Igor Sechin told reporters on Tuesday that the company is considering teaming up with veteran business partner ExxonMobil in Iraq.
“We will work with anyone who offers good terms, we’ll work with ExxonMobil too,” Reuters reported Sechin as saying.
An Iraqi oil ministry delegation will arrive in Moscow on May 10 to further discuss the deal.
Since Sechin became CEO, Russia’s largest producer of oil Rosneft, has upped its game against state-controlled rival Gazprom which currently controls 70% of Russian gas exports.
His first big step was acquiring the Anglo-Russian company TNK-BP from BP for $55 billion on March 21 2013, which will give it an Arctic niche.
Sechin aims to chip away at the Gazprom monopoly, and to double Rosneft’s domestic gas market by 2020, from 9% to 19-22%, plans made clear at an investor meeting in London on Tuesday.
“We like to work with gas very much,” Sechin said at the meeting. “The domestic market is also attractive, and it suits us well.”
Sechin predicts the new mega company may reach a market capitalization of $120 billion in the next two years, which would trump Gazprom’s estimated value of $73-90 billion.
According to the Oxford Institute for Energy Studies, by 2013 Russia will even outperform its pre-crisis levels of 2008.
Rosneft expects to produce more than 40 billion cubic meters (bcm) of gas in 2013, over 60 by 2016 and 100 bcm in 2020, half of which will be produced in new projects.
The company is also on Gazprom’s heels in LNG development, as both companies are looking to expand their influence, particularly in exports to China.
Just hours after the Iraq announcement, Venezuela’s government trumpeted a joint venture with Rosneft and PDVSA, the national oil company that dominates the Venezuelan market.
Rosneft will get a 40% share and the preliminary license is set for 25 years, and subject to extension.
The Venezuelan project will develop 342 kilometers in the Orinoco River basin, one of the richest oil reserves in the world, with an estimated 86.4 billion barrels, according to RIA Novosti.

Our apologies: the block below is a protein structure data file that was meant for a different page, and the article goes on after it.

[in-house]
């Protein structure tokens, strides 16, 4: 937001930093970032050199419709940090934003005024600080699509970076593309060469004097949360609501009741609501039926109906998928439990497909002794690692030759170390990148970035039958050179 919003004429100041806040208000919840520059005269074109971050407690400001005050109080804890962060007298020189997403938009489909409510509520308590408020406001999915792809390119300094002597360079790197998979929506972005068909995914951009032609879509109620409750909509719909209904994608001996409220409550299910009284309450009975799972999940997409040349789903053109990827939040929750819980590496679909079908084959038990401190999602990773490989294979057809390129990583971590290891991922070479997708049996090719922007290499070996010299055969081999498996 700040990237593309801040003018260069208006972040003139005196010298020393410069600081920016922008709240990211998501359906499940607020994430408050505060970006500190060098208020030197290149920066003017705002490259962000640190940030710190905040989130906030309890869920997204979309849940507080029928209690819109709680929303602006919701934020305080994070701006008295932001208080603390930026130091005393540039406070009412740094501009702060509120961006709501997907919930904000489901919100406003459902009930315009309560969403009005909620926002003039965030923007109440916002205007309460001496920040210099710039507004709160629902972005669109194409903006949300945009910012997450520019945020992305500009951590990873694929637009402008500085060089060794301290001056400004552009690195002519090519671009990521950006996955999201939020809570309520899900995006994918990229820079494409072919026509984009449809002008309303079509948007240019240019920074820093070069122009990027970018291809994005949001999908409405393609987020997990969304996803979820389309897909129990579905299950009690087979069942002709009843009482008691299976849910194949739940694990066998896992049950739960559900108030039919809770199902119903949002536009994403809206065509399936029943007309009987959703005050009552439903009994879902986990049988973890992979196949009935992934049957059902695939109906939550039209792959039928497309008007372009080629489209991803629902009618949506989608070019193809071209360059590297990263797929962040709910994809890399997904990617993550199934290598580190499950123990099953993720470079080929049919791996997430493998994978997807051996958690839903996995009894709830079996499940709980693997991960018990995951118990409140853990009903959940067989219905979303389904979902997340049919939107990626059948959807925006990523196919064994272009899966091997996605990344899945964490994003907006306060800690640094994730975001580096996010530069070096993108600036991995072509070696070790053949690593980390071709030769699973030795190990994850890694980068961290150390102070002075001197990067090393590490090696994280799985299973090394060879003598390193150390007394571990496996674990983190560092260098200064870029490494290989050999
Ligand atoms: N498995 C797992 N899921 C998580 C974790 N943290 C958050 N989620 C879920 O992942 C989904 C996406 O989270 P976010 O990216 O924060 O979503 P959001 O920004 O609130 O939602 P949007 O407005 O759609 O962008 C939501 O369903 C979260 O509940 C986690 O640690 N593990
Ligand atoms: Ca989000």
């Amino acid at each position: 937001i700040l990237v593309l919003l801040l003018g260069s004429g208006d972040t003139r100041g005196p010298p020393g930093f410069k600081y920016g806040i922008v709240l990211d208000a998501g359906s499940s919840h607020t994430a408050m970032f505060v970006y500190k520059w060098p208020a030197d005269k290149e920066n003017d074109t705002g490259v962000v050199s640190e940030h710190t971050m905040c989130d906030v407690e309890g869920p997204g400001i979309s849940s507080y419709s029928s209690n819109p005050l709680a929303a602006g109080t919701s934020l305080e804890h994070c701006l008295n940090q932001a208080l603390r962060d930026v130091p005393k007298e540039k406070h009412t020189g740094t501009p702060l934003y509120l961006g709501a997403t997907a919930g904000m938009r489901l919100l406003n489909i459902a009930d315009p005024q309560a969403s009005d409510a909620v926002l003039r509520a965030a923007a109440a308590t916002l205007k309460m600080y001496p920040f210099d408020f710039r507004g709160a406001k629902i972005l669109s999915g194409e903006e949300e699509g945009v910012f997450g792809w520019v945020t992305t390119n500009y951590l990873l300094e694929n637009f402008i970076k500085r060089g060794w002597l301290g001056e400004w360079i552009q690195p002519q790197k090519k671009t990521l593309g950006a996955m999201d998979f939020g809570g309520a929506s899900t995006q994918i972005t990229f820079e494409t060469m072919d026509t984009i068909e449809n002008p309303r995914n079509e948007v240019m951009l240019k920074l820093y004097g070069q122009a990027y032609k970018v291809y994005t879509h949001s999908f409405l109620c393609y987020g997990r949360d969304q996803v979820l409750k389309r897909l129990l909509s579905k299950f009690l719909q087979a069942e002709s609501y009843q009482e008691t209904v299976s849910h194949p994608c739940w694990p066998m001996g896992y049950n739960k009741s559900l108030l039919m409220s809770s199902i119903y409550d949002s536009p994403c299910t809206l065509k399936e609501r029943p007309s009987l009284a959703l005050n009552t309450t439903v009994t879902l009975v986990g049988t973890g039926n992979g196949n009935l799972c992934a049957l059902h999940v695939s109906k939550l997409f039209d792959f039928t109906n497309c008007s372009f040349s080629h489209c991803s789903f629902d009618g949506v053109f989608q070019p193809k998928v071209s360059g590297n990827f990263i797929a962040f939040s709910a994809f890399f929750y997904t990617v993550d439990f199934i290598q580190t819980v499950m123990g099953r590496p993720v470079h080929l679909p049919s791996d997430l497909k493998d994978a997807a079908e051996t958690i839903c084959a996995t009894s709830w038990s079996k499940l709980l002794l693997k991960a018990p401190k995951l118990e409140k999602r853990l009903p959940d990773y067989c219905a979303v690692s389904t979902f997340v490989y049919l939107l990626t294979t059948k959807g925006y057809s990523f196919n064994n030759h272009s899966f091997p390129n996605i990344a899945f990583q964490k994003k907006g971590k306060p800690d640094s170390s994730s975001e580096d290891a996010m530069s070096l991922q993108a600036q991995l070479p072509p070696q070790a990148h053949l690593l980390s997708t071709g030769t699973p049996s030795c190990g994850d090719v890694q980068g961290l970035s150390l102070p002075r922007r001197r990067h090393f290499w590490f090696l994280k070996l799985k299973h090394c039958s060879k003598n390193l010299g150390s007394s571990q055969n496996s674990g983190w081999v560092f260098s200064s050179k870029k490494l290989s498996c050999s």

Russian companies are involved in 5 oil projects in Venezuela, the world’s fifth largest oil exporter.
Venezuelan Oil Minister Rafael Ramirez has estimated the joint Russian-Venezuelan projects will be worth close to $50 billion by 2019.
Norway, Russia’s closest rival in the European gas market, seems to overtaking Russia’s Gazprom. Norway boasted record high exports in 2012, while Gazprom suffered the worst numbers in 10 years.
Norway increased its exports 16% in 2012 to reach 107.6bn cubic metres, according to Europe’s key statistics office Eurostat. This is “a record level, close to the Russian gas exports to Europe,” Michael Korchyomkin, head of East European Gas Analysis, told Kommersant daily.
During the same period, Russia’s gas giant Gazprom cut sales to Europe and Turkey by 8%, according to the company’s head Aleksey Miller. That’s the lowest export level for the last decade, Korchyomkin said.
At the moment Norway is breathing down Russia’s neck in its key European market – Germany. In 2011 Gazprom supplied 30bln cubic meters out of the total 80bn cubic meters of gas Germany consumes annually. Norway sold just a bit less – 28bn cubic meters. Norway’s Statoil accounts for about 70% of the country’s exports and in 2012 signed a 10 year contract to supply gas to Germany’s Wintershall.
Norway’s lower gas prices are another tool to win customers. The country’s Petroleum Ministry is suggesting charges for gas transportation in new contracts should be significantly cut, according to Reuters citing Norwegian Petroleum Minister Ola Borten Moe.The exact price cut remains unclear, with Kommersant daily assessing it at 7%.
Competitive pricing has become a crucial issue at a time when crisis – stricken Europe can’t afford huge bills.
On Thursday Gazprom 9M 2012 IFRS results showed things are not that rosy for Russia’s’ gas monopoly. The company’s profit for the period was down 12% year on year to $27.1bn, with the net sales of gas decreasing by 8% year on year, to about $61.4bn.
Net sales exclude the amounts paid by the company in form of value added tax and customs duties.
Earlier in the week Fitch rating agency predicted a further fall of sales for Gazprom in 2013, referring to weak economic conditions and slack demand.